Why now? Well, I’d guess that they have received a letter or letters of complaint from people or organisations who don’t like erotica and who wish its suppression. Nowadays, the public expectation is of an instant response to a complaint, even if the problem has never previously been considered. Often the initial response is one of denial; clearly PayPal couldn’t deny that its service was used to buy erotica. And they didn’t want to be seen to condone it. They could try then to extricate themselves by telling the merchants what they can’t sell, and transfer the “blame”. (And hope that it all goes away, quietly.)
The “our financial partners made us do it” argument has been exposed, at least as far as Visa is concerned, as a sham; PayPal were dissembling about this. What else, we might ask in passing, were they dissembling about? Once a few rumbles of discontent — “chatter” in PayPal’s curious terminology — surfaced, they offered up an exculpatory explanation to the public as a blog.
The blog’s inaccuracies and general wrong-headedness suggest that it was something cobbled together, in a hurry, after the event to try to justify their actions; from a company that, until then, did not have any policy about such fiction, and which has had a knee-jerk reaction to an event they had not foreseen. And this despite them saying that it has been their policy for years. By contrast, Visa had clearly thought about such issues, though perhaps not in such fine detail, and had worked out their policy, and were able to describe it in straightforward terms, without dissimulation, ambiguity or recourse to their “risks”.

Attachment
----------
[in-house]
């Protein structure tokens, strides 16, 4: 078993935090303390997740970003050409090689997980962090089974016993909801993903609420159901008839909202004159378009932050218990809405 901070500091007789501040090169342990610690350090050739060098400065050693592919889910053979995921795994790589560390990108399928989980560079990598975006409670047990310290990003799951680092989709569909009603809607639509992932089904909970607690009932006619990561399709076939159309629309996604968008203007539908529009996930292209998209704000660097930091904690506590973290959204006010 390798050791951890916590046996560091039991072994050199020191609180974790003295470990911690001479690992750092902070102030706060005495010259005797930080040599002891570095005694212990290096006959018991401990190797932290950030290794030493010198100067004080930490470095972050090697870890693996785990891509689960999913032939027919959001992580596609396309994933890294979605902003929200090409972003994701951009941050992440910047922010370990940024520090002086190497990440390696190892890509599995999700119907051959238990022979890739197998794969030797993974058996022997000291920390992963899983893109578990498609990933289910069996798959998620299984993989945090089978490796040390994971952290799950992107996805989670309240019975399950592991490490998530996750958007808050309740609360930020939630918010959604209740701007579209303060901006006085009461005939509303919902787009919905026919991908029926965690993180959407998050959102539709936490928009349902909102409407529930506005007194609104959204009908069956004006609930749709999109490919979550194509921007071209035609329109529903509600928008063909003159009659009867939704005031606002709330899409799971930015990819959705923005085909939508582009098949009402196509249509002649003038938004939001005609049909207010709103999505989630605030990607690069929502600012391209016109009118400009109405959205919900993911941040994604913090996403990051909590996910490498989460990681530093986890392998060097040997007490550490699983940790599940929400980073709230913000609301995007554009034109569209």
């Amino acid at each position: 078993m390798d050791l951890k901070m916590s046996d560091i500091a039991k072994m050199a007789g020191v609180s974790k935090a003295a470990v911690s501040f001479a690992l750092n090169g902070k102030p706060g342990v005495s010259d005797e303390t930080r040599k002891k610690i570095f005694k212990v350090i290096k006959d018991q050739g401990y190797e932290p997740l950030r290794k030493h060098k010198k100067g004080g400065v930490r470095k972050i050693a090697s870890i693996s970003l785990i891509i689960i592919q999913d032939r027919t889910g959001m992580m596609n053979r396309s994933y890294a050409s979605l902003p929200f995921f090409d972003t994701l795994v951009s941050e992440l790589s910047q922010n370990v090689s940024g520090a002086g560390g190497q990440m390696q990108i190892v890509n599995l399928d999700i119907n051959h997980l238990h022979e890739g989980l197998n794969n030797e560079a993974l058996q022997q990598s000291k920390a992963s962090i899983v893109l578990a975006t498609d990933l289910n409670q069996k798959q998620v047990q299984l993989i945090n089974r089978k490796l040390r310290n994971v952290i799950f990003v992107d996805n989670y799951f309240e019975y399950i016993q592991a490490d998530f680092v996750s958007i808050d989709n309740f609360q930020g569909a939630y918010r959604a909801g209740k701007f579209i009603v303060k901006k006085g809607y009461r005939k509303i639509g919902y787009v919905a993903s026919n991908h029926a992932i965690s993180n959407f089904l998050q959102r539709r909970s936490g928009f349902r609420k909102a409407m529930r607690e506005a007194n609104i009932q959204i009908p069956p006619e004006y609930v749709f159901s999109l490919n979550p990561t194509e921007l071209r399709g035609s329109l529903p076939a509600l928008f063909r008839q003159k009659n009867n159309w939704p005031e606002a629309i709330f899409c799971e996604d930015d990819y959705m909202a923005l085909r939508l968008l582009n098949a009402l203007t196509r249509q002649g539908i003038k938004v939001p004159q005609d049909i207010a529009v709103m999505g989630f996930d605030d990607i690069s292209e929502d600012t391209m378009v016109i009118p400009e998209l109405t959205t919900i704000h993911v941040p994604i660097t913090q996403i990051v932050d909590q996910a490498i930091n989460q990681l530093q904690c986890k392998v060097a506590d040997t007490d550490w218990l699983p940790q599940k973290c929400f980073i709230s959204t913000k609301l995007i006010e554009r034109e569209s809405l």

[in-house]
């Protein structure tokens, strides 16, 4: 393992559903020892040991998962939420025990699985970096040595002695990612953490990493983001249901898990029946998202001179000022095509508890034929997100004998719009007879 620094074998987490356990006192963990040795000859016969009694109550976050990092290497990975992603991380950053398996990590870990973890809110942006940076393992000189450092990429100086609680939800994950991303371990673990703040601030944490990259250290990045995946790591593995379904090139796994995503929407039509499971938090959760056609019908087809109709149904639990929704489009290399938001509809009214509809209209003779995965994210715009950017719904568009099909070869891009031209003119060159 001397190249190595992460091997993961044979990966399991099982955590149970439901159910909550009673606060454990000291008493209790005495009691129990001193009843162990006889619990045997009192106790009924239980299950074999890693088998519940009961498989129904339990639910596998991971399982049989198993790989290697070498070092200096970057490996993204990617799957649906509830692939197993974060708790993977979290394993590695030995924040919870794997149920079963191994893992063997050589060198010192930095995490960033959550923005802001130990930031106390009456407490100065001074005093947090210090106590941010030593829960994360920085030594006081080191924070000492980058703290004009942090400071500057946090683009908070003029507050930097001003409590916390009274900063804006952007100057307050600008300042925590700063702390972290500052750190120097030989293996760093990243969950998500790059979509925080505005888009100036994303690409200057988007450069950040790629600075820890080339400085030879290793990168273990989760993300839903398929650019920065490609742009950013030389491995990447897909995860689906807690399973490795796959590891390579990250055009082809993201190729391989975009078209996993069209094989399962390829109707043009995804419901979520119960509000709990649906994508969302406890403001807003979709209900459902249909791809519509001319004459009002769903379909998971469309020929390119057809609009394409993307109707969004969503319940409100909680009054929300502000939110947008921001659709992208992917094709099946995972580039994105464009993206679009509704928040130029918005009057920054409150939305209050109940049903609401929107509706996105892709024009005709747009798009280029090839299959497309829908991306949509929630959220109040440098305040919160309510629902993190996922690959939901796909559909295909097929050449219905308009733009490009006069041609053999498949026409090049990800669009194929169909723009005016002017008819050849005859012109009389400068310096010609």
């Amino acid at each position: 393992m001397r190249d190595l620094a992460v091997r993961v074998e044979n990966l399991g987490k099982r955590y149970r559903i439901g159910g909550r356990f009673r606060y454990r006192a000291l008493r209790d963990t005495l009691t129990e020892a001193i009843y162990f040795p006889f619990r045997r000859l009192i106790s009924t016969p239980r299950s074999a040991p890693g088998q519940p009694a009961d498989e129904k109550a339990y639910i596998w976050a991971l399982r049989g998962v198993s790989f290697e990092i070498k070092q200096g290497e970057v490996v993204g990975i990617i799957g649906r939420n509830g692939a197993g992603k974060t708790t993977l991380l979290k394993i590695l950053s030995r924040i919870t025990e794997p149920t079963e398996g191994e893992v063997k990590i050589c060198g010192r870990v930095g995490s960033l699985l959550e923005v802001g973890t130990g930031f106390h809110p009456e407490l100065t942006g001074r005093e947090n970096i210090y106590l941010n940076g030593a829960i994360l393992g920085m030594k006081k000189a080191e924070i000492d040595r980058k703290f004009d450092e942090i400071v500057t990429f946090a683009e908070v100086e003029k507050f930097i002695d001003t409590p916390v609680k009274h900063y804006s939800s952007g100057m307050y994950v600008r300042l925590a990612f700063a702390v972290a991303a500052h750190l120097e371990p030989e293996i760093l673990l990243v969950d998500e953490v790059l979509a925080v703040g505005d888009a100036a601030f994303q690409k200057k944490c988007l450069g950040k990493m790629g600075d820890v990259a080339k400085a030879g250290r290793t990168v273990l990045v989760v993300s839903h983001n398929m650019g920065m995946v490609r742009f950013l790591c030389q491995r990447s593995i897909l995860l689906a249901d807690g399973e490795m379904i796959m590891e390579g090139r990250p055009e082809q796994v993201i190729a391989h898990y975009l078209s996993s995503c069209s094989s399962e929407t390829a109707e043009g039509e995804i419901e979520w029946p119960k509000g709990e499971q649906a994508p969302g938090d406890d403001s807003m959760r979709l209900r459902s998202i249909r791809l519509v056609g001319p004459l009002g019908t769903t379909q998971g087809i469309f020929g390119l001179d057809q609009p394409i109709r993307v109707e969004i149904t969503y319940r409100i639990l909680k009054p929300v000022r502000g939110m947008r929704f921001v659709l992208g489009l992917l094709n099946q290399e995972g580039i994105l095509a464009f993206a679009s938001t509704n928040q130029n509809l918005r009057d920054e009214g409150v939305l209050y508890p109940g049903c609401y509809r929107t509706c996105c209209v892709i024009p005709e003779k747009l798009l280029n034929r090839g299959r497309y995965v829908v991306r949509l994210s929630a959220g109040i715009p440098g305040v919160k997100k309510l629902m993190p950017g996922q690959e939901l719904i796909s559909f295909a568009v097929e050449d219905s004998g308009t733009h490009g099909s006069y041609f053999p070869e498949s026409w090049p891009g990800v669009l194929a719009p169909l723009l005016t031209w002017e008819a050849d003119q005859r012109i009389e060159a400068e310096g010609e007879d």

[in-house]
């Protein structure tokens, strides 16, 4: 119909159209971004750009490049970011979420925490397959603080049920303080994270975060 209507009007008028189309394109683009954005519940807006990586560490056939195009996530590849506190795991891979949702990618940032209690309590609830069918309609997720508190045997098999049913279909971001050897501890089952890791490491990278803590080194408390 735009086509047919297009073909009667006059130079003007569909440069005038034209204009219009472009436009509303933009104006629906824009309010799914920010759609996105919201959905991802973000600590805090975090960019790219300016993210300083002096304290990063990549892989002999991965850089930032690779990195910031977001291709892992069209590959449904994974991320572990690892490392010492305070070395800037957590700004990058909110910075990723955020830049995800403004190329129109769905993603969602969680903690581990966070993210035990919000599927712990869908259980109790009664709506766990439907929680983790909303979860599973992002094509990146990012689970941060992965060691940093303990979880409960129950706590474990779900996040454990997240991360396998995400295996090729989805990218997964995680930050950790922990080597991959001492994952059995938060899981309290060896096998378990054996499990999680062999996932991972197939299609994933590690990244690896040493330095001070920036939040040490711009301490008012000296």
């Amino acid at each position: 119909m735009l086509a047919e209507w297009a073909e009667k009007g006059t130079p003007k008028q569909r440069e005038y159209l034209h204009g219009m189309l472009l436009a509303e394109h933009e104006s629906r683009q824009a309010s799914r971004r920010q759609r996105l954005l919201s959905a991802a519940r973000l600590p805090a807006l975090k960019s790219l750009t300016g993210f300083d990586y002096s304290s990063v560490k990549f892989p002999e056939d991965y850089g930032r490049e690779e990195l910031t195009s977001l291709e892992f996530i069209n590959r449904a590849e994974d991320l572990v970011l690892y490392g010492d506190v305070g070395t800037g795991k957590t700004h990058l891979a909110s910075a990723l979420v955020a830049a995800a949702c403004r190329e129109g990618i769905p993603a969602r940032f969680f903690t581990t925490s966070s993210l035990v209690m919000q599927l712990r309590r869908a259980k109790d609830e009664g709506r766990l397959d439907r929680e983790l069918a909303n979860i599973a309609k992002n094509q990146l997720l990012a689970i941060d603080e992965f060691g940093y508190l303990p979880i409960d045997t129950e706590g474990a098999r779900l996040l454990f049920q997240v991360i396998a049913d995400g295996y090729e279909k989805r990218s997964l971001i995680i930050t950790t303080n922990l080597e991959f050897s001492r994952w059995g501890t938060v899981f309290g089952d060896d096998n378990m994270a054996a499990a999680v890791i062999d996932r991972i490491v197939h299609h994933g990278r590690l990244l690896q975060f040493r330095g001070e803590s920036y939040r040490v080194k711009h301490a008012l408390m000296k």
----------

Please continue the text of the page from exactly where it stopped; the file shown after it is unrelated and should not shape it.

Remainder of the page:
I don’t think it likely that PayPal will reconsider and rescind their actions in the short term; corporate bodies don’t like admitting that they were wrong, nor do they relish the prospect of losing their amour-propre. Public relations managers use a three-stage method that they could employ here; firstly, a statement of regret; secondly, an admission of responsibility; and thirdly, an offer to repair the situation. Watch here how Bill Clinton did it. Will PayPal do this?
The website bannedwriters.com was set up as a direct result of this censorship attempt by PayPal; the backstory is detailed there. It’s well worth a visit.